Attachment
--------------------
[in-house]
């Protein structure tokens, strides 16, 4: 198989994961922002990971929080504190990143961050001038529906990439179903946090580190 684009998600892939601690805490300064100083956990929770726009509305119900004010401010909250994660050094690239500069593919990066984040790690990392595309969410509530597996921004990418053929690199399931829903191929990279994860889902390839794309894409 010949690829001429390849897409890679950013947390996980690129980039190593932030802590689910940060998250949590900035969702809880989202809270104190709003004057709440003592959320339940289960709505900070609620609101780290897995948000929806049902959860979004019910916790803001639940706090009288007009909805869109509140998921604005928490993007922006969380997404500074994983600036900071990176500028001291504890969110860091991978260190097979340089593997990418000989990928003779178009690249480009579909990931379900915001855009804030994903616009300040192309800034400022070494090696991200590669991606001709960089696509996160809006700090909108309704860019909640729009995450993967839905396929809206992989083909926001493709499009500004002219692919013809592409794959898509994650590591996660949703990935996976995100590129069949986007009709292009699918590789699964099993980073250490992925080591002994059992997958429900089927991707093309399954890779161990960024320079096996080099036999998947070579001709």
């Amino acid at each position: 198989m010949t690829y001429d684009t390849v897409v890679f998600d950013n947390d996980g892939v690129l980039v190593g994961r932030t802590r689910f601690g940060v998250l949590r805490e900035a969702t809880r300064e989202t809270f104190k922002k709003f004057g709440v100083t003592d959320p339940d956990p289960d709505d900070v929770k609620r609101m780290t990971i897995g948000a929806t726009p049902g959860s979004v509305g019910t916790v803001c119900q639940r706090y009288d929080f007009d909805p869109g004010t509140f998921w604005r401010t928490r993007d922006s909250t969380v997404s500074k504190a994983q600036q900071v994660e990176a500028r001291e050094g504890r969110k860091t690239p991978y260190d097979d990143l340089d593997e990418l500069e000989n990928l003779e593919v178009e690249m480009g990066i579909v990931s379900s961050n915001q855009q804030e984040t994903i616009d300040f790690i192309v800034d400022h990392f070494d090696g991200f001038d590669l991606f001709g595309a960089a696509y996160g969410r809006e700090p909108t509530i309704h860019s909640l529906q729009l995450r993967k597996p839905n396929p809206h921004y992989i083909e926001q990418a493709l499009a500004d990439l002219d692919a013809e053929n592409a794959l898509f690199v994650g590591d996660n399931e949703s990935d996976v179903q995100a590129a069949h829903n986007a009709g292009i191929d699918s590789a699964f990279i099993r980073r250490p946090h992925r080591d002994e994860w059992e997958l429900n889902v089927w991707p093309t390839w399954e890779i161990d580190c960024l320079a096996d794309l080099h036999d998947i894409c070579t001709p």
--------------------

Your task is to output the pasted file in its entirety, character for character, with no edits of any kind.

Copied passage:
[in-house]
């Protein structure tokens, strides 16, 4: 198989994961922002990971929080504190990143961050001038529906990439179903946090580190 684009998600892939601690805490300064100083956990929770726009509305119900004010401010909250994660050094690239500069593919990066984040790690990392595309969410509530597996921004990418053929690199399931829903191929990279994860889902390839794309894409 010949690829001429390849897409890679950013947390996980690129980039190593932030802590689910940060998250949590900035969702809880989202809270104190709003004057709440003592959320339940289960709505900070609620609101780290897995948000929806049902959860979004019910916790803001639940706090009288007009909805869109509140998921604005928490993007922006969380997404500074994983600036900071990176500028001291504890969110860091991978260190097979340089593997990418000989990928003779178009690249480009579909990931379900915001855009804030994903616009300040192309800034400022070494090696991200590669991606001709960089696509996160809006700090909108309704860019909640729009995450993967839905396929809206992989083909926001493709499009500004002219692919013809592409794959898509994650590591996660949703990935996976995100590129069949986007009709292009699918590789699964099993980073250490992925080591002994059992997958429900089927991707093309399954890779161990960024320079096996080099036999998947070579001709």
């Amino acid at each position: 198989m010949t690829y001429d684009t390849v897409v890679f998600d950013n947390d996980g892939v690129l980039v190593g994961r932030t802590r689910f601690g940060v998250l949590r805490e900035a969702t809880r300064e989202t809270f104190k922002k709003f004057g709440v100083t003592d959320p339940d956990p289960d709505d900070v929770k609620r609101m780290t990971i897995g948000a929806t726009p049902g959860s979004v509305g019910t916790v803001c119900q639940r706090y009288d929080f007009d909805p869109g004010t509140f998921w604005r401010t928490r993007d922006s909250t969380v997404s500074k504190a994983q600036q900071v994660e990176a500028r001291e050094g504890r969110k860091t690239p991978y260190d097979d990143l340089d593997e990418l500069e000989n990928l003779e593919v178009e690249m480009g990066i579909v990931s379900s961050n915001q855009q804030e984040t994903i616009d300040f790690i192309v800034d400022h990392f070494d090696g991200f001038d590669l991606f001709g595309a960089a696509y996160g969410r809006e700090p909108t509530i309704h860019s909640l529906q729009l995450r993967k597996p839905n396929p809206h921004y992989i083909e926001q990418a493709l499009a500004d990439l002219d692919a013809e053929n592409a794959l898509f690199v994650g590591d996660n399931e949703s990935d996976v179903q995100a590129a069949h829903n986007a009709g292009i191929d699918s590789a699964f990279i099993r980073r250490p946090h992925r080591d002994e994860w059992e997958l429900n889902v089927w991707p093309t390839w399954e890779i161990d580190c960024l320079a096996d794309l080099h036999d998947i894409c070579t001709p």